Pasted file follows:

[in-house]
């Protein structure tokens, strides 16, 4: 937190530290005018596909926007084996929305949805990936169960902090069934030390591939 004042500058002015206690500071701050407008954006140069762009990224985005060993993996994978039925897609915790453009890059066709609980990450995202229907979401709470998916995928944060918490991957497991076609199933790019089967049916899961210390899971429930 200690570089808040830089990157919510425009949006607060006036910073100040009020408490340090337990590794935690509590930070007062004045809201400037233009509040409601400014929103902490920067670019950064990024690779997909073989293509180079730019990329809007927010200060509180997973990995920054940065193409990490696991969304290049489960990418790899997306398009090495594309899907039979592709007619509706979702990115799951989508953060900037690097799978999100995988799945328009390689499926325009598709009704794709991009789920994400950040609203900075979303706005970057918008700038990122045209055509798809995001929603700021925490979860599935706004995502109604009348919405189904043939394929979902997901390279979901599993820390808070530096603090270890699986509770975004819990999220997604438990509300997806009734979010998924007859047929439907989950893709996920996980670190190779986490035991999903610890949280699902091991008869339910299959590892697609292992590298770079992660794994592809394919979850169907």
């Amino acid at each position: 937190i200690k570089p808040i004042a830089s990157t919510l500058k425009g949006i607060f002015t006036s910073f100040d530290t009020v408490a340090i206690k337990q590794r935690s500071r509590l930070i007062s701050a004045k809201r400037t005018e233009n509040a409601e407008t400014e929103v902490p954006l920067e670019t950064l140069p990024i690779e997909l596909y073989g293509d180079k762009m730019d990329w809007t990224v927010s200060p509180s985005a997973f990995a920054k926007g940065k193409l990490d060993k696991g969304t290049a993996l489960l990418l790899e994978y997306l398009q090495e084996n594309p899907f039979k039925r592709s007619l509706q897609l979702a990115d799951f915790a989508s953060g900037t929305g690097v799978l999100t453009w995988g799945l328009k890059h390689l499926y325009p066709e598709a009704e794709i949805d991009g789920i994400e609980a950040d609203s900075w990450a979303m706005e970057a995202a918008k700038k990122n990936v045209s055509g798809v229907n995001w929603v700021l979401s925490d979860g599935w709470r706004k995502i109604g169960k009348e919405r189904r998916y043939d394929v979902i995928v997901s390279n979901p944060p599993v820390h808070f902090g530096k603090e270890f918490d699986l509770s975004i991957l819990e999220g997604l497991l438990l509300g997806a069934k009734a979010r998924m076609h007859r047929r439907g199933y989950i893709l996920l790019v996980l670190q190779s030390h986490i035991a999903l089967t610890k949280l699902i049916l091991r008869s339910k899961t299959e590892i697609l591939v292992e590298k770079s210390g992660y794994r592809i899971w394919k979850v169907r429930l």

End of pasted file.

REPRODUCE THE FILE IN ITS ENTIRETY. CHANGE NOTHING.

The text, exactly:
[in-house]
């Protein structure tokens, strides 16, 4: 937190530290005018596909926007084996929305949805990936169960902090069934030390591939 004042500058002015206690500071701050407008954006140069762009990224985005060993993996994978039925897609915790453009890059066709609980990450995202229907979401709470998916995928944060918490991957497991076609199933790019089967049916899961210390899971429930 200690570089808040830089990157919510425009949006607060006036910073100040009020408490340090337990590794935690509590930070007062004045809201400037233009509040409601400014929103902490920067670019950064990024690779997909073989293509180079730019990329809007927010200060509180997973990995920054940065193409990490696991969304290049489960990418790899997306398009090495594309899907039979592709007619509706979702990115799951989508953060900037690097799978999100995988799945328009390689499926325009598709009704794709991009789920994400950040609203900075979303706005970057918008700038990122045209055509798809995001929603700021925490979860599935706004995502109604009348919405189904043939394929979902997901390279979901599993820390808070530096603090270890699986509770975004819990999220997604438990509300997806009734979010998924007859047929439907989950893709996920996980670190190779986490035991999903610890949280699902091991008869339910299959590892697609292992590298770079992660794994592809394919979850169907």
């Amino acid at each position: 937190i200690k570089p808040i004042a830089s990157t919510l500058k425009g949006i607060f002015t006036s910073f100040d530290t009020v408490a340090i206690k337990q590794r935690s500071r509590l930070i007062s701050a004045k809201r400037t005018e233009n509040a409601e407008t400014e929103v902490p954006l920067e670019t950064l140069p990024i690779e997909l596909y073989g293509d180079k762009m730019d990329w809007t990224v927010s200060p509180s985005a997973f990995a920054k926007g940065k193409l990490d060993k696991g969304t290049a993996l489960l990418l790899e994978y997306l398009q090495e084996n594309p899907f039979k039925r592709s007619l509706q897609l979702a990115d799951f915790a989508s953060g900037t929305g690097v799978l999100t453009w995988g799945l328009k890059h390689l499926y325009p066709e598709a009704e794709i949805d991009g789920i994400e609980a950040d609203s900075w990450a979303m706005e970057a995202a918008k700038k990122n990936v045209s055509g798809v229907n995001w929603v700021l979401s925490d979860g599935w709470r706004k995502i109604g169960k009348e919405r189904r998916y043939d394929v979902i995928v997901s390279n979901p944060p599993v820390h808070f902090g530096k603090e270890f918490d699986l509770s975004i991957l819990e999220g997604l497991l438990l509300g997806a069934k009734a979010r998924m076609h007859r047929r439907g199933y989950i893709l996920l790019v996980l670190q190779s030390h986490i035991a999903l089967t610890k949280l699902i049916l091991r008869s339910k899961t299959e590892i697609l591939v292992e590298k770079s210390g992660y794994r592809i899971w394919k979850v169907r429930l």